Home Depot Going Out of Business

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					Home Remedy
Can't get health insurance? Try shopping at Home Depot.

By Suzanne Hoppough
Published: September 18, 2006

To keep customers coming back, retailers try everything from store-issued credit cards to loyalty cards that
get punched with every purchase. Now the Home Depot is going one better. It's treating its most faithful
shoppers--plumbers, electricians, small-home builders and contractors--almost like employees. These
customers can now have their businesses' payroll, credit-card processing and personnel paperwork done
through Home Depot. They can get their mobile phones and shipping services through Home Depot. Most
notably, they can sign up for health insurance through Home Depot.

The hardware chain has been rolling out the program since
January, doing little to publicize it beyond putting stacks
of brochures next to cash registers. Nevertheless, 12,000
customers have signed up. Home Depot plans to announce
the program in the media later this month.

The program, dubbed Home Depot Business ToolBox, could be a boon for small-business owners who can't get
health insurance at affordable rates. Members pay for the insurance and other services but take advantage of
Home Depot's group rates. In return, they don't need to do anything, not even promise to shop at Home Depot
instead of archrival Lowe's (nyse: LOW - news - people ).

It's a bold but risky move, so what's in it for the country's second-largest retailer? Chief Executive Robert
Nardelli came up with the idea as a way to keep expanding sales to the professional market, which account
for 30% of the chain's $82 billion annual total. The program is also open to other small employers: shops and
restaurants, even churches, day care centers and other nonprofits. He figures that the program will instill a
deep loyalty to Home Depot. It is not exactly a charitable activity on the company's part, because the
company gets fees from the 13 companies--so far--that provide the services; they include Sprint (nyse: S -
news - people ), JPMorgan Chase and DHL. But evidently the bottom-line benefit, if any, is going to come
through higher sales of hardware.

Nardelli certainly needs the boost. The company's share price is down 21% since he took over in December
2000, and investors are in an uproar over everything from his fat paycheck to how he ran the annual meeting.

So far, his plan has worked for Margaret Lade, owner of Lade Insurance Agency in Burnsville, Minn. She
switched to the payroll processor offered by Business ToolBox, PrimePay, and says she's saving 40%. She also
might change her credit-card processor to Chase. "Now I definitely use Home Depot before [Midwest
hardware chain] Menards," she says. "They're going out of their way for their customers. I do the same thing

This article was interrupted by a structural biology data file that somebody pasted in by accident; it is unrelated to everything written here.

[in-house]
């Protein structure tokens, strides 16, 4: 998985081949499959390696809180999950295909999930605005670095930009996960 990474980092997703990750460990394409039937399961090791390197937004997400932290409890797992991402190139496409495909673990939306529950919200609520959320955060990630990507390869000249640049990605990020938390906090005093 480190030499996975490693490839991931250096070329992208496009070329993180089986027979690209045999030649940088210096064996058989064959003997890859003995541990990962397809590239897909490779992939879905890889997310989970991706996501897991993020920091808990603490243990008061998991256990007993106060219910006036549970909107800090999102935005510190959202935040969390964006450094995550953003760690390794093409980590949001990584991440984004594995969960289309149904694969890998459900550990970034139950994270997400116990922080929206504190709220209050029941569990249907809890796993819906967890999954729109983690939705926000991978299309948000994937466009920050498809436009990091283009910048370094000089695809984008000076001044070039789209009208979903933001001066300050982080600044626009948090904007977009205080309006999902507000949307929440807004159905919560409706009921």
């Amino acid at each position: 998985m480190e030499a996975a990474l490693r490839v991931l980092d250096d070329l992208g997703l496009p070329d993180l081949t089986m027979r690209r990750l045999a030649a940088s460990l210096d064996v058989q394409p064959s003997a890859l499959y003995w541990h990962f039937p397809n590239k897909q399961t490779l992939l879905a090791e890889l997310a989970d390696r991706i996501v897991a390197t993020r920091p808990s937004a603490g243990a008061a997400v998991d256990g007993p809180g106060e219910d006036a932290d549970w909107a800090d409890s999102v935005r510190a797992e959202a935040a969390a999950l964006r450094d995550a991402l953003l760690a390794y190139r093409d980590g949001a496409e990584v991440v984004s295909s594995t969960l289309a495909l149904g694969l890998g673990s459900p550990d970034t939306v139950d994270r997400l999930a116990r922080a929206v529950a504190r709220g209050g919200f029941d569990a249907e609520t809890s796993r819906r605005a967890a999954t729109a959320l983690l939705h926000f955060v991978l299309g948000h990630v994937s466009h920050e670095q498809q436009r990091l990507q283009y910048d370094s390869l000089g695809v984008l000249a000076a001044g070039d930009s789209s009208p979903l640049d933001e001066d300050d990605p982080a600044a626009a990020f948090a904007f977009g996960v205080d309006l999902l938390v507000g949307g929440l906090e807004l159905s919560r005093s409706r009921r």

for mine, trying to get that warm-and-fuzzy feeling."

Some 38% of Business ToolBox members tell Home Depot that they plan to sign up for health insurance.
Wendy Hendricks, who runs a 15-employee Pittsburgh firm called Warehouses by Design that outfits
warehouses, already had insurance when she learned about the program from an insert in her Home Depot
credit card bill. But she was paying $800 a month for her family of five, so she called the toll-free number
and reached Phoenix broker BenefitProtect. She switched to Assurant Health and now pays $450 a month.
Home Remedy               (cont’d)
Can't get health insurance? Try shopping at Home Depot.
By Suzanne Hoppough
Published: September 18, 2006

The retailer put BenefitProtect through lots of hoops before picking it as Business ToolBox's insurance broker.
"Home Depot wanted assurances that we can grow with their plan," says Kyle Williams, the company's chief
executive. He says some applicants have serious conditions and don't qualify for major medical insurance but
can get limited coverage.

Of course, funneling thousands of customers into all sorts of services could prove a huge administrative
headache for Home Depot. It has already lost one customer. Celeste Gothorp, owner of a small power-
washing company in Graham, N.C., signed up for Business ToolBox online and followed up with an e-mail to
no avail. "I got a prompt e-mail back saying someone would be in touch," she says. "That was six months ago."

Home Depot brushes off such concerns. James Stoddart, the retailer's senior vice president for growth
initiatives, says it's ready for the volume that's expected once the program gets more publicity. In fact, he
says, Business ToolBox is adding new services, such as dumpster rentals and help for contractors in
maintaining their certifications, while also expanding into Mexico and Canada. Throughout North America,
cashiers may soon be saying, "Do you want some health insurance with that hammer?“


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